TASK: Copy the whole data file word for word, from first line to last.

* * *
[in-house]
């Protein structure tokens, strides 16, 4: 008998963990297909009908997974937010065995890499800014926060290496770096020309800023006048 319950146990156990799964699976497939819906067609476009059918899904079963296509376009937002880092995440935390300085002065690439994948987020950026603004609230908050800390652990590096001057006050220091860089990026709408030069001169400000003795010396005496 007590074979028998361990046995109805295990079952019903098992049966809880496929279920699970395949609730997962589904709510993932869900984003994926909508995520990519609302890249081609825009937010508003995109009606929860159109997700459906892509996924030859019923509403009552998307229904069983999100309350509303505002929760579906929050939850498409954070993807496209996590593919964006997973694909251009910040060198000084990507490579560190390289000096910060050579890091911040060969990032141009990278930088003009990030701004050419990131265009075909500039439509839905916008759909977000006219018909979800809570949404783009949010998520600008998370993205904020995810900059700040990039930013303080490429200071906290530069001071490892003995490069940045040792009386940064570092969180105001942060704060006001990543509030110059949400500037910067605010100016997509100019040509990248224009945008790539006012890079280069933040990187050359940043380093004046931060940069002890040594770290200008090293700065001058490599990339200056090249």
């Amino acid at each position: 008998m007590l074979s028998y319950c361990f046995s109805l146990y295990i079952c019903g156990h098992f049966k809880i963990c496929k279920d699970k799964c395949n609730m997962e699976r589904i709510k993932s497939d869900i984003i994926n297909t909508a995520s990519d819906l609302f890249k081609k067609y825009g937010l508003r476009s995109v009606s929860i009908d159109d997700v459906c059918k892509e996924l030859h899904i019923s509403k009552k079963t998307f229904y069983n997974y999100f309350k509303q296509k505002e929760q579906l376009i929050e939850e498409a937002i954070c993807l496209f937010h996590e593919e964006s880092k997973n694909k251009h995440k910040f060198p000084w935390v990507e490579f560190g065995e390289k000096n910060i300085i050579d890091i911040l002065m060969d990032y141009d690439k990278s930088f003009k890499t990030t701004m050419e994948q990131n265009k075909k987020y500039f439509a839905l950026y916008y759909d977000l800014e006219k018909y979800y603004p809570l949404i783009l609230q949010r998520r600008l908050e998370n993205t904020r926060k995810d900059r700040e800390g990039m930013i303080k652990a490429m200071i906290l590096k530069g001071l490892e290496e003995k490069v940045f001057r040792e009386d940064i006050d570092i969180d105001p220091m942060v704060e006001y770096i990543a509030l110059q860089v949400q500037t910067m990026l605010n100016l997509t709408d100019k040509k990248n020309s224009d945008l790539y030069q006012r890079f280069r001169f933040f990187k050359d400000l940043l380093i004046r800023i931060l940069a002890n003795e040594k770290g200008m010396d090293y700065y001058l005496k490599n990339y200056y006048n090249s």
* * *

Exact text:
[in-house]
């Protein structure tokens, strides 16, 4: 008998963990297909009908997974937010065995890499800014926060290496770096020309800023006048 319950146990156990799964699976497939819906067609476009059918899904079963296509376009937002880092995440935390300085002065690439994948987020950026603004609230908050800390652990590096001057006050220091860089990026709408030069001169400000003795010396005496 007590074979028998361990046995109805295990079952019903098992049966809880496929279920699970395949609730997962589904709510993932869900984003994926909508995520990519609302890249081609825009937010508003995109009606929860159109997700459906892509996924030859019923509403009552998307229904069983999100309350509303505002929760579906929050939850498409954070993807496209996590593919964006997973694909251009910040060198000084990507490579560190390289000096910060050579890091911040060969990032141009990278930088003009990030701004050419990131265009075909500039439509839905916008759909977000006219018909979800809570949404783009949010998520600008998370993205904020995810900059700040990039930013303080490429200071906290530069001071490892003995490069940045040792009386940064570092969180105001942060704060006001990543509030110059949400500037910067605010100016997509100019040509990248224009945008790539006012890079280069933040990187050359940043380093004046931060940069002890040594770290200008090293700065001058490599990339200056090249």
């Amino acid at each position: 008998m007590l074979s028998y319950c361990f046995s109805l146990y295990i079952c019903g156990h098992f049966k809880i963990c496929k279920d699970k799964c395949n609730m997962e699976r589904i709510k993932s497939d869900i984003i994926n297909t909508a995520s990519d819906l609302f890249k081609k067609y825009g937010l508003r476009s995109v009606s929860i009908d159109d997700v459906c059918k892509e996924l030859h899904i019923s509403k009552k079963t998307f229904y069983n997974y999100f309350k509303q296509k505002e929760q579906l376009i929050e939850e498409a937002i954070c993807l496209f937010h996590e593919e964006s880092k997973n694909k251009h995440k910040f060198p000084w935390v990507e490579f560190g065995e390289k000096n910060i300085i050579d890091i911040l002065m060969d990032y141009d690439k990278s930088f003009k890499t990030t701004m050419e994948q990131n265009k075909k987020y500039f439509a839905l950026y916008y759909d977000l800014e006219k018909y979800y603004p809570l949404i783009l609230q949010r998520r600008l908050e998370n993205t904020r926060k995810d900059r700040e800390g990039m930013i303080k652990a490429m200071i906290l590096k530069g001071l490892e290496e003995k490069v940045f001057r040792e009386d940064i006050d570092i969180d105001p220091m942060v704060e006001y770096i990543a509030l110059q860089v949400q500037t910067m990026l605010n100016l997509t709408d100019k040509k990248n020309s224009d945008l790539y030069q006012r890079f280069r001169f933040f990187k050359d400000l940043l380093i004046r800023i931060l940069a002890n003795e040594k770290g200008m010396d090293y700065y001058l005496k490599n990339y200056y006048n090249s």